(Ser # 83278) and spent its entire life on the RSR, 
before being sold to a local metals dealer for either
sale or scrap in 2000. 

 

Massey F. Jones collection

The Roberval Saguenay concrete bridge, probably
constructed in the 1950s; when the deck of the old
structure partly seen under the arch, became 
inadequate to support heavier loads. 
This view dates from around 1980.
The advantage of this type of bridge is that it is
extremely solid and requires low maintenance. 
Note the very heavy and reinforced bridge abutment.
The surrounding rock is granite.
This picture was taken and submitted by Massey F. Jones
The old bridge in the foreground might have been
constructed as early as 1909, when the Ha!-Ha!
Bay Railway Company was formed; the ancestor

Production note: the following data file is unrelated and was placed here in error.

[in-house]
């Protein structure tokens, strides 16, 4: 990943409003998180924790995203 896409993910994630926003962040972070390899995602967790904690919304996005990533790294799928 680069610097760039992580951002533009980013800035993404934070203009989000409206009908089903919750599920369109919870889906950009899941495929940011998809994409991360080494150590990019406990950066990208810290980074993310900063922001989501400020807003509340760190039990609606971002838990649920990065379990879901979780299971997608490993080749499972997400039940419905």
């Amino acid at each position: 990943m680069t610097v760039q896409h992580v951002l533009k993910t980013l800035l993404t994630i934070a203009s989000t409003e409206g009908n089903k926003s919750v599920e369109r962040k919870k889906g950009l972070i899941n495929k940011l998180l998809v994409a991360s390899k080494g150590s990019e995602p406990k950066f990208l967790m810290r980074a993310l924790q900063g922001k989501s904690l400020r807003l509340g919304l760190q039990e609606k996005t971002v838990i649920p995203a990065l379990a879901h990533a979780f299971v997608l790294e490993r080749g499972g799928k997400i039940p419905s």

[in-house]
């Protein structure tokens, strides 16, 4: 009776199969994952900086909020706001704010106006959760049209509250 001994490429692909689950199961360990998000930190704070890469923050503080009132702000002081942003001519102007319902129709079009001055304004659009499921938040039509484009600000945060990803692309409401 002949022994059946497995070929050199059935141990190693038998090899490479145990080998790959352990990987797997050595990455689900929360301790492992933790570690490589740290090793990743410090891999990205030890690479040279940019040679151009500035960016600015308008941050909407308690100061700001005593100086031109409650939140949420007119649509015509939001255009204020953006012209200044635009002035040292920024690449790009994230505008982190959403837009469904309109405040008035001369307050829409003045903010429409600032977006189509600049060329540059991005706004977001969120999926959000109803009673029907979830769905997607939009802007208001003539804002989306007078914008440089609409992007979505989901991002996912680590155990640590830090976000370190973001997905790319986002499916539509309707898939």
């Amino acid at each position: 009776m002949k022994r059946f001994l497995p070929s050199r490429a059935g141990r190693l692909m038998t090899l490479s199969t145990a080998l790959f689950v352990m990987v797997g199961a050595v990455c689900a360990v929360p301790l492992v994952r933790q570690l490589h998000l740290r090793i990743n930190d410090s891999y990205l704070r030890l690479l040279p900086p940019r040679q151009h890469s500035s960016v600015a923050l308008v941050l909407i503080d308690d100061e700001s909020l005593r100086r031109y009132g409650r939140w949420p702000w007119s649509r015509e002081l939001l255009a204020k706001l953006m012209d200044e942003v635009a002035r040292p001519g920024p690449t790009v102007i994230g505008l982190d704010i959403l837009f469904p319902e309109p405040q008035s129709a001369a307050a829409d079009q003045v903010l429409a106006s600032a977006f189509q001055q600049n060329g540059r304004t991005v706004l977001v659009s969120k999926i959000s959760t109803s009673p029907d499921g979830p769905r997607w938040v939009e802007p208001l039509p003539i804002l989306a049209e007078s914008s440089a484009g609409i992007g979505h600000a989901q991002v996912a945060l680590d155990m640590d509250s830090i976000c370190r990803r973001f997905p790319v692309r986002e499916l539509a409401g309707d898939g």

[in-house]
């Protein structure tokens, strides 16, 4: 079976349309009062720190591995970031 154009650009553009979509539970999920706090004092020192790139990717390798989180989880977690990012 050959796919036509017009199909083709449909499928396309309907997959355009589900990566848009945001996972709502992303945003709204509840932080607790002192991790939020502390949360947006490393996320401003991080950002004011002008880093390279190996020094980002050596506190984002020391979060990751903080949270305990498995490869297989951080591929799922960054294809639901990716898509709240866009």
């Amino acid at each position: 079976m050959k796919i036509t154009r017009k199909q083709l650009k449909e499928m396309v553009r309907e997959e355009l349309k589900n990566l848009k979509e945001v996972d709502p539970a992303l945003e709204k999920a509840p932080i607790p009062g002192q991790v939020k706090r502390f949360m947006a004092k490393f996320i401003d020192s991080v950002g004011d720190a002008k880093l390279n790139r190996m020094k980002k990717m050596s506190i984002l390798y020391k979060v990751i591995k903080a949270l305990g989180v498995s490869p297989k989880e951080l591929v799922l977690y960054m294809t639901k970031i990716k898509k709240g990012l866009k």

of the present Roberval Saguenay Railway  http://www.trainweb.org/oldtimetrains/RS/history.htm 

It originally carried steam locomotives and  possibly
linked by rail with another bridge (featured on this
page) in the Chicoutimi Basin, where a pulp mill
operated , ferrying pulp from the Chicoutimi mill to
La Baie, about 20 miles away, using among others
0-4-0 Tank Locomotive 15, featured at http://yourrailwaypictures.com/Logging/ 

In 1925, Alcan opened an aluminum plant in the area,
purchased the RSR and extended the track from Arvida 
(now Saguenay) to the deep water port at La Baie, now transporting bauxite ore. All through the war years, the
bridge supported steam locomotives and their load, till 
the advent of heavy road diesels, at which time the